PITTSBURGH—When the Blue Devils last came to the Steel City—Jan. 10, 2018—it was evident the home team was in dire straits.
The Petersen Events Center was barely two-thirds full with a half pro-Duke crowd as fans watched the seventh-ranked Blue Devils open up a 26-point halftime advantage without role players Marques Bolden and Javin DeLaurier. Pittsburgh would fall to 0-4 in the ACC, en route to a dismal 0-18 conference ledger just shortly after a run of 13 NCAA tournament appearances in 15 seasons from 2002-2016.
A little more than a year later, the matchup had a totally different feel—the result of the beginnings of a turnaround from first-year head coach and former Duke associate head coach Jeff Capel.
“He knows it’s a day-to-day fight no matter what level if you want to be really good, so I think you all are lucky to have him. He’s lucky to be here because Pitt had a great brand that needed to be reignited, and he’s done that, but he also has added his stuff to go with the past, and I think he’s added the city more,” Duke head coach Mike Krzyzewski said to the local media. “He’s always been a big Pittsburgh fan. He loves Pittsburgh. He loves it now, but he’s always loved it, so this is a great situation for all of you I think and for the ACC because they’ll be a force to be reckoned with and they’ll be a tough out, especially at home.”
The program change was evident from the get-go as the Oakland Zoo—Pittsburgh’s famed student section—had every seat filled more than 90 minutes before tipoff. Boos from students taunting Duke's young phenoms, particularly R.J. Barrett and Zion Williamson, rained down an hour before tipoff. And by the time players were announced, every seat in the building was filled.
Even Jay-Z wanted in on the action, sitting courtside for the matchup.
“Yeah it was different, I mean yeah. It’s my alma mater, it’s a place that I love, it’s people that I love on that bench. It’s a coach that means the world to me. It’s a man that means the world to me,” Capel said of facing Duke. “So that was very weird, walking out of that tunnel, and watching that team warm up, that I wore the jersey, and all those kids, I know em, for that Duke team. Once you tip it off, that’s competition. But it was surreal a little bit.”
On the court, Capel’s team reflected the excitement in the building. With Duke leading 11-6 early the Panthers fought back to tie the game early. A triple from Jared Wilson-Frame knotted the contest at 11 in the opening minutes and ignited the raucous crowd.
While Pittsburgh could not match Duke’s athleticism, the fight was there throughout the contest. Even with the Blue Devils leading by 20 after the break, the Panthers would not back down, showing a gritty spirit to cut the lead to 15. Pittsburgh has already shown significant strides this season especially after the emergence of four-star guard Xavier Johnson, whose strong play helped lead the Panthers to home wins against Louisville and Florida State.
“I’ve watched all their conference games in preparation for this game, and one of the key things is they’re together,” Krzyzewski said. “He and his staff have done a great job of building great camaraderie and belief in one another, so they play as one. They play as one and they go to their strengths.”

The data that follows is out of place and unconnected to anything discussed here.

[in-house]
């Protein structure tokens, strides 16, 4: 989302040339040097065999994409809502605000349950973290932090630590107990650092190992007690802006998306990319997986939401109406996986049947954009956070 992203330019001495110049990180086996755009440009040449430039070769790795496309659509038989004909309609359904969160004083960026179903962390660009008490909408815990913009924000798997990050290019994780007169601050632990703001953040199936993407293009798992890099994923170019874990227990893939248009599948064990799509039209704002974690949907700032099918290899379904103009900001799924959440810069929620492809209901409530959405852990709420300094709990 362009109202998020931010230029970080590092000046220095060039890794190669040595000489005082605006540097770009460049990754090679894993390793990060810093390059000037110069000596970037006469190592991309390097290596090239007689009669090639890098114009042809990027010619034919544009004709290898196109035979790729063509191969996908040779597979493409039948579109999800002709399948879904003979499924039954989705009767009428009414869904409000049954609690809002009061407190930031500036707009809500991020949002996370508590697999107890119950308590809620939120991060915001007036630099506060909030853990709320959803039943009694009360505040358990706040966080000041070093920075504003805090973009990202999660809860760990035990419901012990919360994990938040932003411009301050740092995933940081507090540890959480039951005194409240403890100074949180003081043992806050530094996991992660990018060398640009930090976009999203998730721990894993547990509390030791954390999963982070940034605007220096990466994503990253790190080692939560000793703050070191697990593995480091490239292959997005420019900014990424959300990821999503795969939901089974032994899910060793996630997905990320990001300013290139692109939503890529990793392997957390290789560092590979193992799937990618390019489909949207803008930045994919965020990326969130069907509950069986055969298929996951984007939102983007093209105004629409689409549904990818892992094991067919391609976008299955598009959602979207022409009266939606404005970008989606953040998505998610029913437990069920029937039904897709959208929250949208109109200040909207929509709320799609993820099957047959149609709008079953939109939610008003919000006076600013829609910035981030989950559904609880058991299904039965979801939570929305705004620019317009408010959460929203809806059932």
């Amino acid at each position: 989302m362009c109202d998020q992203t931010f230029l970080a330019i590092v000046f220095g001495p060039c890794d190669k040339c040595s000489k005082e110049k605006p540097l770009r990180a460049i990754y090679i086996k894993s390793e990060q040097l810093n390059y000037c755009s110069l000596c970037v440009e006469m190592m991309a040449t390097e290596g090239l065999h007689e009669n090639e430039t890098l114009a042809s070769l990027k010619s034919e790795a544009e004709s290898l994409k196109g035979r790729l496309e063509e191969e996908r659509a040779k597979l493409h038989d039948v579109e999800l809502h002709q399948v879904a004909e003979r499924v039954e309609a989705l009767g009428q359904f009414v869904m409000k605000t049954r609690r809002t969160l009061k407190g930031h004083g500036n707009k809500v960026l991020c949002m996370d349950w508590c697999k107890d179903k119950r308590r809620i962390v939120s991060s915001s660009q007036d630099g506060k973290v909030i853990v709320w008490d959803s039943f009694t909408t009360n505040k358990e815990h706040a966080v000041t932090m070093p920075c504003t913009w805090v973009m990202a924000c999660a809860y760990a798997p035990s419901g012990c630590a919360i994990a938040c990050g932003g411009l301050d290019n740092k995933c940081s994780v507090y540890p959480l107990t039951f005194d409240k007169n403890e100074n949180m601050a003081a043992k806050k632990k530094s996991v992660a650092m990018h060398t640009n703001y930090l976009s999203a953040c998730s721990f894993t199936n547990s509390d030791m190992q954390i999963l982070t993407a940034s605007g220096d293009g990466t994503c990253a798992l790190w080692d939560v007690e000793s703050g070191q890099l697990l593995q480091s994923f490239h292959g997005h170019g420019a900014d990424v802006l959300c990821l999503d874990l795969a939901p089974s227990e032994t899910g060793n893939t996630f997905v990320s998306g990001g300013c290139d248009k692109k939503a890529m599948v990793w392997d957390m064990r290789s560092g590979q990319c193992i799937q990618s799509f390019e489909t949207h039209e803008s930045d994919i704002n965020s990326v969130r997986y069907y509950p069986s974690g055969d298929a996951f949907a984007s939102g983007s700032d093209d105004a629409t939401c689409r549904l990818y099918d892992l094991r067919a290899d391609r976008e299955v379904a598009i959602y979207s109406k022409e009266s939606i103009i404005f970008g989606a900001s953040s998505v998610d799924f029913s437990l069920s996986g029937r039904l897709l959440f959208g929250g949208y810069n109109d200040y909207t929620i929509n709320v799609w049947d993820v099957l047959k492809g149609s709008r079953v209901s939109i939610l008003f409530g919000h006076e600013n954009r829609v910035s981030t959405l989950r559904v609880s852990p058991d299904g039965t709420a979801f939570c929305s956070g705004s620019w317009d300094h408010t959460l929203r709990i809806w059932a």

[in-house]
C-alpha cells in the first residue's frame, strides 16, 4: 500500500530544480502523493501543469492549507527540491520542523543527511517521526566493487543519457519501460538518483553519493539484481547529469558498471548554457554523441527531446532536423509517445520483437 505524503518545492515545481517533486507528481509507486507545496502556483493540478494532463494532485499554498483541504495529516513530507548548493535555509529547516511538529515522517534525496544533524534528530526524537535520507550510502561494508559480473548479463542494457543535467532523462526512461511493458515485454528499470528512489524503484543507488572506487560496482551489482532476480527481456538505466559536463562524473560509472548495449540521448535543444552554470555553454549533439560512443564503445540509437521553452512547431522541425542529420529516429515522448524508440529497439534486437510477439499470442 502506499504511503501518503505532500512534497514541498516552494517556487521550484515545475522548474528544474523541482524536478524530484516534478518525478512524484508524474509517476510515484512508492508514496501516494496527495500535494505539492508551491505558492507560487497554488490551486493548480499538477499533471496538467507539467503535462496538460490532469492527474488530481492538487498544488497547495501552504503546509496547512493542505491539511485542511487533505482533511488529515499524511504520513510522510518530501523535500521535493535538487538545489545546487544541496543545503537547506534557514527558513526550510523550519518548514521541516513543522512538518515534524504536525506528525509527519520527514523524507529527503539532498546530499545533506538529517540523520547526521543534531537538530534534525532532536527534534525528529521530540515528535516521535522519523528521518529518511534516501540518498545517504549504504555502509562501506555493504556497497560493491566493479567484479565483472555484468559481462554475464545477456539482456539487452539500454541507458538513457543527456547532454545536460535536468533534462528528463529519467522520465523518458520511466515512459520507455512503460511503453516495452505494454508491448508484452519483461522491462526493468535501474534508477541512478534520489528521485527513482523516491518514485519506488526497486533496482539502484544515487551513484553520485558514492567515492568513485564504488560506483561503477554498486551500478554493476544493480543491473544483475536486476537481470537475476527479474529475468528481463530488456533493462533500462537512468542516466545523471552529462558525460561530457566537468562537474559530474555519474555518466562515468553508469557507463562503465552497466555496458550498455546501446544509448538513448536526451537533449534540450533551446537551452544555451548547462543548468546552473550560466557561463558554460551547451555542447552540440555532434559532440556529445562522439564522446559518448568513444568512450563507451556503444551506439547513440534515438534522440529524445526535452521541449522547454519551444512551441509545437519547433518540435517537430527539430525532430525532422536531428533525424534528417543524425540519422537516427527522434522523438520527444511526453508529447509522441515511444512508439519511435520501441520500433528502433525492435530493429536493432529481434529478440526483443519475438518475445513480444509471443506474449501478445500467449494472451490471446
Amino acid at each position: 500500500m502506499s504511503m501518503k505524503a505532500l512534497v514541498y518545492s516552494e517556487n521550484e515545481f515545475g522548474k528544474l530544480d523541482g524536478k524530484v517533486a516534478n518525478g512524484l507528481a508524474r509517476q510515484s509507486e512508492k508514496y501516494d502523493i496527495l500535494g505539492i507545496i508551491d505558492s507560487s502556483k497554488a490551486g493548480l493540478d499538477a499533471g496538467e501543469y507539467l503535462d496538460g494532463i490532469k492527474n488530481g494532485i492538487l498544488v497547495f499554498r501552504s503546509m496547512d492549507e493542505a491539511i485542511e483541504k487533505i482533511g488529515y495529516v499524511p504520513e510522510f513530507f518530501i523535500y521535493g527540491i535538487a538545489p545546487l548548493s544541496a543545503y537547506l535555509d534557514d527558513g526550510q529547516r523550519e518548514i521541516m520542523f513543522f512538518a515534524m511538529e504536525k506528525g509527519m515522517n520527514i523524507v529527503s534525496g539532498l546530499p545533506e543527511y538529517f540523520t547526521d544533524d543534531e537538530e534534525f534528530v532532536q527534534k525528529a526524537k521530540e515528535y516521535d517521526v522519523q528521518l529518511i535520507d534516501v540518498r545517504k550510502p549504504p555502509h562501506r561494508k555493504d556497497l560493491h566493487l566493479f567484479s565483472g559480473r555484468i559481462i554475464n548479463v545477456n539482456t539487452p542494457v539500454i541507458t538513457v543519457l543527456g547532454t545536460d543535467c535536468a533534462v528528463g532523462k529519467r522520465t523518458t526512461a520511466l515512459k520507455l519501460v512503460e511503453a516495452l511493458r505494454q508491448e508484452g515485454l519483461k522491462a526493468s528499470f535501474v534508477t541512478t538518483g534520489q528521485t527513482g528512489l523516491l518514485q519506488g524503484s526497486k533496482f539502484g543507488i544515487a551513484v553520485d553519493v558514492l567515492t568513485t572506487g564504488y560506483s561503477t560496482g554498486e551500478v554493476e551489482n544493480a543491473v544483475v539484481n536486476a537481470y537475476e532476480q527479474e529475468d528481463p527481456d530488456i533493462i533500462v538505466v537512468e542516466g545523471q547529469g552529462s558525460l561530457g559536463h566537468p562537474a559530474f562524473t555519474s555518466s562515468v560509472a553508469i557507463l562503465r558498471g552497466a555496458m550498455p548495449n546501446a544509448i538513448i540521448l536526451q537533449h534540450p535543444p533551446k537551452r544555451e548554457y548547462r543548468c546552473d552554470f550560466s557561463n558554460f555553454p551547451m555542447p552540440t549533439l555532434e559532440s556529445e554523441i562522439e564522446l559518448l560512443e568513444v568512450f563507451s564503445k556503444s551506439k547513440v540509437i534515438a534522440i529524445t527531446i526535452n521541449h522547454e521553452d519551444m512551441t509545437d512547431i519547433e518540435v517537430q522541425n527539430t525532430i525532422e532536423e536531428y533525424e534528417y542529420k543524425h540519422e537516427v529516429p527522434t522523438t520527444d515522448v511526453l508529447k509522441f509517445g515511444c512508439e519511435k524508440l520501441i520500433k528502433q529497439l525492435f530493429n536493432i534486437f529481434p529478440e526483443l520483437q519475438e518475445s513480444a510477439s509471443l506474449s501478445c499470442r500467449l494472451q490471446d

The relationship between the coaches was not a distraction throughout the contest, but the coaches admitted emotions were plentiful before and afterwards. Capel and Krzyzewski have become extremely close over the years with Capel spending four years playing under Coach K in the mid 1990s and another seven on his bench from 2011-18.
Capel was also known for his strong recruiting abilities and played a big role in helping Duke become a one-and-done powerhouse. Despite leaving before their arrival, Capel has a strong relationship with the freshmen that took down his Panther squad Tuesday, recruiting them last season and convincing them to take their talents to Durham.
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Capel believes that he’ll soon be able to acquire that type of talent at Pittsburgh and hopes that he can return the program to the Big East powerhouse it was during the Jamie Dixon era of the 2000s.
“I want to get outstanding players that want to be a part of what we want to do, what we’re building and be a part of this university and a part of this community and a part of this program,” Capel said. “I knew it when I took it. I’ve been fortunate in my head coaching career before where I’ve had outstanding players…. I don’t have any doubt that we’ll be able to attract that type of talent here.”
Despite the emotions of facing a former player, Krzyzewski is not new to having his players go on to take the helm elsewhere. After his departure, Capel is now one of six former Blue Devils coaching in Division I.
And, while he wants his former players to have success and build their respective programs, getting a win for his team is still at the forefront of Krzyzewski’s mind.
“It was tough before and now it’s tough after because one of us lost, but I’d still rather have him lose,” Krzyzewski said. “I love him, but I love us a little bit more. I know that’s a selfish kind of love I guess. Unless you love yourself, you can’t love anyone else, let me put it that way. But I love the hell out of him.”